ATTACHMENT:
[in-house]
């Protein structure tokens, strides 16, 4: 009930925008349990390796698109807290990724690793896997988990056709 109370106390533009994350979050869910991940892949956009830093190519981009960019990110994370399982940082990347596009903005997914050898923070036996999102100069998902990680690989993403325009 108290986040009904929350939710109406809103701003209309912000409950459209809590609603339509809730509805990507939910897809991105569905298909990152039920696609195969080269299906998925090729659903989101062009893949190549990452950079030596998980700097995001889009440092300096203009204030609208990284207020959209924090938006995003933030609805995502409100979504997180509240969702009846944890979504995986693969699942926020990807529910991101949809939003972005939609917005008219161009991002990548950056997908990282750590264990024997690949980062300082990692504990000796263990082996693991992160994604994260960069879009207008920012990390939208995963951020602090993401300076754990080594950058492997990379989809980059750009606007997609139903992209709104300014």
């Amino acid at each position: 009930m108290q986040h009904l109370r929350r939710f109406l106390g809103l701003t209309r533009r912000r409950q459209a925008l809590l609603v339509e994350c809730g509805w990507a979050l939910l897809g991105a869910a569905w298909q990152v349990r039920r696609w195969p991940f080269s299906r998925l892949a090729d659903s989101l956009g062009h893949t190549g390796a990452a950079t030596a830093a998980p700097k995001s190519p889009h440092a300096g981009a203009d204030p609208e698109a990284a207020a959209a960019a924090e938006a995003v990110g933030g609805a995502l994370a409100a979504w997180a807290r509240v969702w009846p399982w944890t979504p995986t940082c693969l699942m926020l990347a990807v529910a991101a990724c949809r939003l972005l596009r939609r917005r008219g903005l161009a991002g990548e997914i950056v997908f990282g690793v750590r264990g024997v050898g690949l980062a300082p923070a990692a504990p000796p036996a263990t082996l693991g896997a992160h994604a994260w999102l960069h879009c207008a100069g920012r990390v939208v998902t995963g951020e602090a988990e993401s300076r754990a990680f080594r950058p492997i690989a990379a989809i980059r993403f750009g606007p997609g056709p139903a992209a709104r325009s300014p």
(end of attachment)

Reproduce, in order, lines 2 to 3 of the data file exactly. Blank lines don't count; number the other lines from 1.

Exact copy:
């Protein structure tokens, strides 16, 4: 009930925008349990390796698109807290990724690793896997988990056709 109370106390533009994350979050869910991940892949956009830093190519981009960019990110994370399982940082990347596009903005997914050898923070036996999102100069998902990680690989993403325009 108290986040009904929350939710109406809103701003209309912000409950459209809590609603339509809730509805990507939910897809991105569905298909990152039920696609195969080269299906998925090729659903989101062009893949190549990452950079030596998980700097995001889009440092300096203009204030609208990284207020959209924090938006995003933030609805995502409100979504997180509240969702009846944890979504995986693969699942926020990807529910991101949809939003972005939609917005008219161009991002990548950056997908990282750590264990024997690949980062300082990692504990000796263990082996693991992160994604994260960069879009207008920012990390939208995963951020602090993401300076754990080594950058492997990379989809980059750009606007997609139903992209709104300014």
């Amino acid at each position: 009930m108290q986040h009904l109370r929350r939710f109406l106390g809103l701003t209309r533009r912000r409950q459209a925008l809590l609603v339509e994350c809730g509805w990507a979050l939910l897809g991105a869910a569905w298909q990152v349990r039920r696609w195969p991940f080269s299906r998925l892949a090729d659903s989101l956009g062009h893949t190549g390796a990452a950079t030596a830093a998980p700097k995001s190519p889009h440092a300096g981009a203009d204030p609208e698109a990284a207020a959209a960019a924090e938006a995003v990110g933030g609805a995502l994370a409100a979504w997180a807290r509240v969702w009846p399982w944890t979504p995986t940082c693969l699942m926020l990347a990807v529910a991101a990724c949809r939003l972005l596009r939609r917005r008219g903005l161009a991002g990548e997914i950056v997908f990282g690793v750590r264990g024997v050898g690949l980062a300082p923070a990692a504990p000796p036996a263990t082996l693991g896997a992160h994604a994260w999102l960069h879009c207008a100069g920012r990390v939208v998902t995963g951020e602090a988990e993401s300076r754990a990680f080594r950058p492997i690989a990379a989809i980059r993403f750009g606007p997609g056709p139903a992209a709104r325009s300014p």